In Star Wars IV: A New Hope, Luke Skywalker visited the planet Dagobah seeking Master Yoda to learn the ways of the Jedi Knight.
During his training, young Skywalker attempted to lift his submerged X-wing fighter from the murky swamp using The Force.
It was a big job, no doubt, and the X-wing proved too heavy. And honestly, I can really relate to that.
For example, sometimes when I look at large pile of stinking dishes partially submerged in sinkwater, it just looks too big to manage…
For the record, I let such piles grow so I don’t use washing up as an excuse or distraction for not getting important stuff done. But sometimes, you need to deal with the problems you’ve been avoiding.
Whether it’s a submerged X-wing fighter craft or something more glamorous and sexy like a gnarly pile of dirty food utensils.
It applies to work, too. Whether it’s freelancing or any other type of project, it’s the same deal.
You sit down, look at the enormity or difficulty of the project at hand and come up with reasons to procrastinate.
There’s a strategy for dealing with this
I call it, “start with a spoon.”
When I look at the pile of messy dishes and contemplate sticking my hands into the basin to get covered in all kinds of nasty, partially decomposed foodstuffs (just sayin…’), I ignore the size of the problem at hand.
Instead, I stand at the sink, pick up a spoon (obviously using The Force) and I wash it up.
Cleaning a spoon is simple. Nothing hard about it. Nothing scary. But it changes something… It sets something in motion…
I got the idea when reading about a psychological phenomenon known as the “Zeigarnik Effect“. It basically states we usually want to finish things we start because it bugs us if we don’t.
As the lead researcher said:
“It seems to be human nature to finish what we start and, if it is not finished, we experience dissonance.”
This simple Jedi mind trick to redirect a tendency to get hung up on how a big or scary a project might be is so effective, it got me wondering…
Surely there must be other aspiring Jedi’s out there who’ve stumbled across it?
I found several.
Jamesclear.com – “The 2-minute rule”
I’m a big fan of James Clear and it was no surprise to hear how he’d been using what he describes as the “2-minute rule” to “crush procrastination.”
He originally discovered the technique in David Allan’s excellent book, Getting Things Done and then extrapolated it into a similar method as I’ve used with my dirty dishes, freelance work and Jedi training in general.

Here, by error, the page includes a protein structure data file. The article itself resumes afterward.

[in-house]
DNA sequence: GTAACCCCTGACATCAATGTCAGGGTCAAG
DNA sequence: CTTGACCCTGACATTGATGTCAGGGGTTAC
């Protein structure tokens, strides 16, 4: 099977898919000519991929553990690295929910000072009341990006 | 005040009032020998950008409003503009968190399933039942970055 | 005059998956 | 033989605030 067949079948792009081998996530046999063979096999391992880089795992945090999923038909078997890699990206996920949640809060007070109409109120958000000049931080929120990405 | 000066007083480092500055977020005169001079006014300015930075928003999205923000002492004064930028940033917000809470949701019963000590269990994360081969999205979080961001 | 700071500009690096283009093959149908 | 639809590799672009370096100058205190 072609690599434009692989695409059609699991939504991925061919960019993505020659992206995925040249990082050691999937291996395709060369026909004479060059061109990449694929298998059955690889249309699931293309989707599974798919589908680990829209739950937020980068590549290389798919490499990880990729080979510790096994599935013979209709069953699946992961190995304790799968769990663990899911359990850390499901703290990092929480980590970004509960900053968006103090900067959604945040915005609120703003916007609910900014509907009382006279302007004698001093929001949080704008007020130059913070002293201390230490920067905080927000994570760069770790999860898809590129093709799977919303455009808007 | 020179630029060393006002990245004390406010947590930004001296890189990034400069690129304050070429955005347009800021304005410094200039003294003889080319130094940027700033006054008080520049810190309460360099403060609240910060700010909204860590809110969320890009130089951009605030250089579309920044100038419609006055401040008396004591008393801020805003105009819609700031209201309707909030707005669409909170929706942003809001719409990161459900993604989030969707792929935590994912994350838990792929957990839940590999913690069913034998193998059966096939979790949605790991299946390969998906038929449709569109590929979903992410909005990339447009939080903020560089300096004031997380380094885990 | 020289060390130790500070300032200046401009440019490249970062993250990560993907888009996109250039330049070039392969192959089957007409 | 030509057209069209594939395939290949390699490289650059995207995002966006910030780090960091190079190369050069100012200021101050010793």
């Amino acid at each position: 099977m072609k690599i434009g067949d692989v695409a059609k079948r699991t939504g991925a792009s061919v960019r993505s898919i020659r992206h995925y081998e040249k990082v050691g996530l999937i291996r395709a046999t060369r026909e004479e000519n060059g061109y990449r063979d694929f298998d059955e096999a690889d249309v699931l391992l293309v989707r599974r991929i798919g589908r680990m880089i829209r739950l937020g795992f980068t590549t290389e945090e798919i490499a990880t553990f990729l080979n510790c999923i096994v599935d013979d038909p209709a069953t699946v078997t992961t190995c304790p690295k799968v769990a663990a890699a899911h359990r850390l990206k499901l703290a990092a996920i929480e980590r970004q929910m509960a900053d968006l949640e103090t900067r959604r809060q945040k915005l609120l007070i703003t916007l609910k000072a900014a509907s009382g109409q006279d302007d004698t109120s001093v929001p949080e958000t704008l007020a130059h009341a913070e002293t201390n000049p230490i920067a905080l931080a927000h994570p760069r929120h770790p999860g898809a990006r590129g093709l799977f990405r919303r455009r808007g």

Get started, commit to a mere 2 minutes of progress, and the rest will come. And Clear also points out:
“As Sir Isaac Newton taught us a long time ago, objects at rest tend to stay at rest and objects in motion tend to stay in motion. This is just as true for humans as it is for falling apples.”
Source: – James Clear
LifeHacker – “Getting Started Is Everything”
More to-be Jedi’s find use in variations of this trick.
In an article published on LifeHacker.org, author Adam Pash shares how he uses a similar technique to pry himself from the irresistible comfort of a sofa positioned in front of a TV playing The Walking Dead.
“Instead of jumping into the next episode, I convince myself to spend ten minutes on my project. Just ten minutes.”
Source: – LifeHacker.org
Pash goes on to explain how he makes a deal with himself that he can watch one more episode after investing just 10 minutes in getting started. If he so chooses…What happens?
He rarely goes back to the welcoming embrace of the sofa, and gets stuff done instead.
ZenHabits – “How to Start”
I love Leo Babauta’s Zen Habits blog; it’s another great place to look for inspiration for all kinds of things. So, how did the owner of this incredible site start when faced with the daunting task of creating it?
You guessed it, he started with a spoon. Okay that’s paraphrasing slightly:
“ I chose a random name that felt right, and created a free account on blogger.
That was incredibly easy, and I felt great.
Then I did one more thing: I did a short post reflecting on some things I’d been doing. Basically just a journal entry. I was out in the world for the first time!
This was my start. It wasn’t hard — in fact, so easy I couldn’t refuse to start.”
Source: – Zen Habits
Is there a spoon you can wash right now?
When writing something difficult, I start by drafting the first sentence, even if I know full well it sucks. After all, I can edit it later. Hell, even the whole first paragraph might suck.
I just need to get something down on paper (Oh and, if you’re a writer, you might like this “hack” that breaks things down into manageable
spoons stages as a second tool against procrastination.)
But by starting with that one small point, it just breaks through that barrier to get you going. Newton’s law is now in motion.
It seems like a simple, perhaps even trivial trick. But, try it out, whether in freelancing writing, web design or whatever.
Start with the spoon. Start with the first sentence even if it sucks. Hammer out the first line of code even if there might be an error.
Unlearn what you have learned about it being a large, difficult job. Ignore the fact that it’s a daunting project.
Maybe if Luke Skywalker had known that, he would have lifted the X-Wing from the swamp instead of giving up so soon.
Guess we’ll never know.
Got any Jedi mind tricks of your own? Questions, perhaps? Are these the droids you’re looking for? I’d love to hear from you in the comments.
P.S Here’s a link to 50% off the Freedomlancers course. Because a 1-way ticket to a tropical island isn’t something worth procrastinating over…